For many people all around the world, leasing a car rather than buying one outright is the preferred way to own a vehicle. There is a freedom and security in leasing, allowing drivers to get behind the wheels of great cars without having to break the bank up front to do so. Of course, though, as with every kind of financial commitment, the more you know about the ins and outs of the process, the wiser you are able to be when it comes to making decisions. Let’s look at five key mistakes to avoid when leasing a car.
- Paying Too Much Upfront
Be wary of paying too large of a down payment right at the beginning of the lease, because if the new vehicle is totalled or stolen within the first few months of ownership, the lease company will be able to recoup the value but you will be left out of pocket and without a car to drive anymore. The less you can pay upfront, the more secure your finances will be in relation to the condition of the vehicle.
2. Not Buying Gap Insurance
Gap insurance is essentially an insurance that covers the difference between what your car is worth and how much money you still owe on it. If you don’t make sure to get gap insurance, you might find yourself liable for paying the difference if any problems arise in the future.
3. Underestimating Your Mileage
The number of miles a driver puts on a car is almost always predetermined when starting the lease, and if you pick wisely and stay without your limit, then there will never be any problems arising in that area. However, if you end up in a situation where you are driving considerably more miles than you originally stated, you might be liable to charges of up to 30 cents per mile. Obviously, if this rises up into the thousands of miles, then you are going to have a serious charging problem. When you deal with Intelligent Car Leasing, they help you calculate your estimated mileage as best they can.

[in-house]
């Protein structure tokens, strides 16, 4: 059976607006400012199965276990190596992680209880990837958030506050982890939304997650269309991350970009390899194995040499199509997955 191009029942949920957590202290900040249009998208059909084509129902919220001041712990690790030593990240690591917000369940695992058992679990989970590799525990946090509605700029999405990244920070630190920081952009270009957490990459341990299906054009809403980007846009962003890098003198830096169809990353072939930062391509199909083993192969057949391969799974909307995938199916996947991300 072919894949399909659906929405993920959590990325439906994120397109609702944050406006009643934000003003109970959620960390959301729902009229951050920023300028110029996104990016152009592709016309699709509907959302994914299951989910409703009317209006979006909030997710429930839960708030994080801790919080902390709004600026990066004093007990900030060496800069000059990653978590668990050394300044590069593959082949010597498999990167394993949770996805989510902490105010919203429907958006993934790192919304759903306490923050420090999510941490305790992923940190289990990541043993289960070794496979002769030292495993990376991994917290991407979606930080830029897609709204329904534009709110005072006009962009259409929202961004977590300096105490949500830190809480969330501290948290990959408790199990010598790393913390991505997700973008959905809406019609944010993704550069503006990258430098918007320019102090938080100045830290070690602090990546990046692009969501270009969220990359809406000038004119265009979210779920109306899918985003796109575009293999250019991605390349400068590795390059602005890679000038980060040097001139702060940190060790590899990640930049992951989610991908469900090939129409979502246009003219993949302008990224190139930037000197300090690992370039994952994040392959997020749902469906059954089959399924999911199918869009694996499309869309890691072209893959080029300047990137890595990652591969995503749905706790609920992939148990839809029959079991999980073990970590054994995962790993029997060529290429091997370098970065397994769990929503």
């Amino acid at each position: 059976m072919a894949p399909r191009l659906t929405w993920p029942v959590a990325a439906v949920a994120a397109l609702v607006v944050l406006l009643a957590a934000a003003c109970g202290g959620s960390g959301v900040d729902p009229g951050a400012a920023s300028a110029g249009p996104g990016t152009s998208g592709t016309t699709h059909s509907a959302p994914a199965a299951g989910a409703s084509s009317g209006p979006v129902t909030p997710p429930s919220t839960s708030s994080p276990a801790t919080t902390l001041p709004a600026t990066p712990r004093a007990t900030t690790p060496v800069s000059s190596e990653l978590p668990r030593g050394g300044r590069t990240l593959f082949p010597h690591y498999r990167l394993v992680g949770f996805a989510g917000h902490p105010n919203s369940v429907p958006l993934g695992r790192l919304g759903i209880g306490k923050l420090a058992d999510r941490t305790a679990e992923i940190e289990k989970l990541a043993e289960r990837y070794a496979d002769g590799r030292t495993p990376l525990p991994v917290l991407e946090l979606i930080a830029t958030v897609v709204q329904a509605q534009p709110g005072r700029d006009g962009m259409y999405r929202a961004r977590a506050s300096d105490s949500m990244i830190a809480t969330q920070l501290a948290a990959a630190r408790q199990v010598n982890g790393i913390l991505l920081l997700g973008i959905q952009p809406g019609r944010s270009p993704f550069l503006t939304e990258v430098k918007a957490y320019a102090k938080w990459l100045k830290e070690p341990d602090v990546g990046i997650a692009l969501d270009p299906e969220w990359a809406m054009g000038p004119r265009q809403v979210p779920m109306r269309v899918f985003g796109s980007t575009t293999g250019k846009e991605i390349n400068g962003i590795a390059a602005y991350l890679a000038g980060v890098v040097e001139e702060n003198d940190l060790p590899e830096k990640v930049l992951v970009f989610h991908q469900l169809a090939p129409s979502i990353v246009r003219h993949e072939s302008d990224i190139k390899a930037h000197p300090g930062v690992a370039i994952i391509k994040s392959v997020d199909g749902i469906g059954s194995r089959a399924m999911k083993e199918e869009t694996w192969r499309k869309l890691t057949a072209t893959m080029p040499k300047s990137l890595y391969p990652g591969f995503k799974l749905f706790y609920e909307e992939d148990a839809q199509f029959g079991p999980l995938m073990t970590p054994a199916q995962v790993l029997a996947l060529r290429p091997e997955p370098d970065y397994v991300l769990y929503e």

4. Not Maintaining the Car
No matter how free and confident you feel driving on a day to day basis, the important thing to remember is that this car is technically not yours to whatever you wish with. When it comes to the return date, all of those little dents and scratches, and any vehicle defacements are going to add up to significant charges depending on your lease firm, so the best way to avoid this happening is to be careful with your car maintenance every single day.
5. Leasing for Too Long
Most lease terms should last between two and three years to coincide with a new car’s manufacture warranty. The last thing you want to be doing is paying a lease for a car whose warranty has since expired. Leasing for too long also defeats the point of being able to upgrade to a new vehicle every few years.